Last week, I posted Jobs recovery: a tale of two Georgias, detailing the mounting evidence that job creation in the state has been disproportionately fueled by the Atlanta metro area and a handful of other nearby metro areas.
That post used data from May’s survey of payroll establishments. That’s the data used on the national level to determine job growth (or loss) each month. The unemployment rate is determined by a different set of data: a survey of households to see who claims to be working, looking for work, etc. Those numbers for May were released this past Thursday by the Georgia Department of Labor.
Sometimes the two data sets diverge dramatically. The payroll jobs estimate shows Georgia gaining a net 34,000 jobs from May 2011 to May 2012, while the household survey shows almost 63,000 more employed persons. The divergence is in part due to the broader definition of “work” in the household survey, which includes agricultural work, unpaid work, self-employment, and other categories that aren’t counted in the payroll survey.
Over time, the month to month inconsistencies in the surveys tend to level out.
Assessing the data is all the more difficult because of seasonal adjustments. Employment follows clear seasonal trends, which economists smooth out with adjustments. The Georgia Department of Labor uses seasonal adjustments for the statewide unemployment rate, but not for the rates for individual metro areas or cities.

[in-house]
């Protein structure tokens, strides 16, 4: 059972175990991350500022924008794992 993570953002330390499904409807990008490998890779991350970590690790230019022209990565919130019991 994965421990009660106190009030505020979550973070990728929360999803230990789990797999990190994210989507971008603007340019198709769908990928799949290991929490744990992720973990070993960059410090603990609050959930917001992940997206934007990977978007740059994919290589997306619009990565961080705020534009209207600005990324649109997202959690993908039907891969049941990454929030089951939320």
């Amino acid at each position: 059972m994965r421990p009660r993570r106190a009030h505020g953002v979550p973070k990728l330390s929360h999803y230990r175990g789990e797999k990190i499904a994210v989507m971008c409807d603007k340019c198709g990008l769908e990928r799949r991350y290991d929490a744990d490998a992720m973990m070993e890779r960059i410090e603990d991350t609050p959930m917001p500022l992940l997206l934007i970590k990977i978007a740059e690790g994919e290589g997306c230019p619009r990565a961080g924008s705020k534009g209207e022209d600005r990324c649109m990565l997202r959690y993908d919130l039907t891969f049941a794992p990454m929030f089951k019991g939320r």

Anyway . . . on to Georgia’s data for May from the survey of households, on which the unemployment rate is based. I’m going to use numbers that are NOT seasonally adjusted. If you want to look at some of the numbers yourself, start at the landing page for Georgia’s most recent data.
Georgia’s civilian labor force increased by 31,208 from May 2011 to May 2012, considerably less than we would expect given current population growth. The declining labor force participation rate is a bad sign, although it could in part be due to increased retirements and to more workers returning to school. But 62,902 more Georgians aged 16 and over reported themselves to be working compared to a year ago, a decent increase. The two numbers combined to cut the state’s NSA unemployment rate from 9.6 percent in May 2011 to 8.9 percent in May 2012.
The following metros saw an increase in the number of employed persons compared to a year ago:
- Albany +879
- Athens-Clarke County +4,042
- Atlanta +40,702
- Brunswick +1,020
- Columbus +2,663
- Gainesville +6,074 (amazingly good growth)
- Macon +2,601
- Valdosta + 1,543
- Warner Robins +402
Warner Robins and Albany showed job losses in the payroll data, so this is encouraging news. The employment picture also looks more vigorous here for the rest of these metro areas. Let’s hope that in the coming months the payroll data will catch up to these numbers.
The following metros saw a decrease in the number of employed persons in May 2012 compared to May 2011:
- Augusta-Richmond County -5,509
- Dalton -3,391
- Hinesville-Ft. Stewart – 168
- Rome -511
- Savannah -2,048
By contrast, Atlanta saw the civilian labor force increase by 20,085 (less than we’d expect given population growth). But the increase in employed persons was twice as great, bringing the Atlanta metro unemployment rate from 9.5 percent in May 2011 to 8.6 percent in May 2012.
Georgia’s a big state, so it’s not surprising that some areas would be showing some real gains while others are still shedding jobs. But I’d sure like to see forthright discussion about those differences and the possible implications for public policy.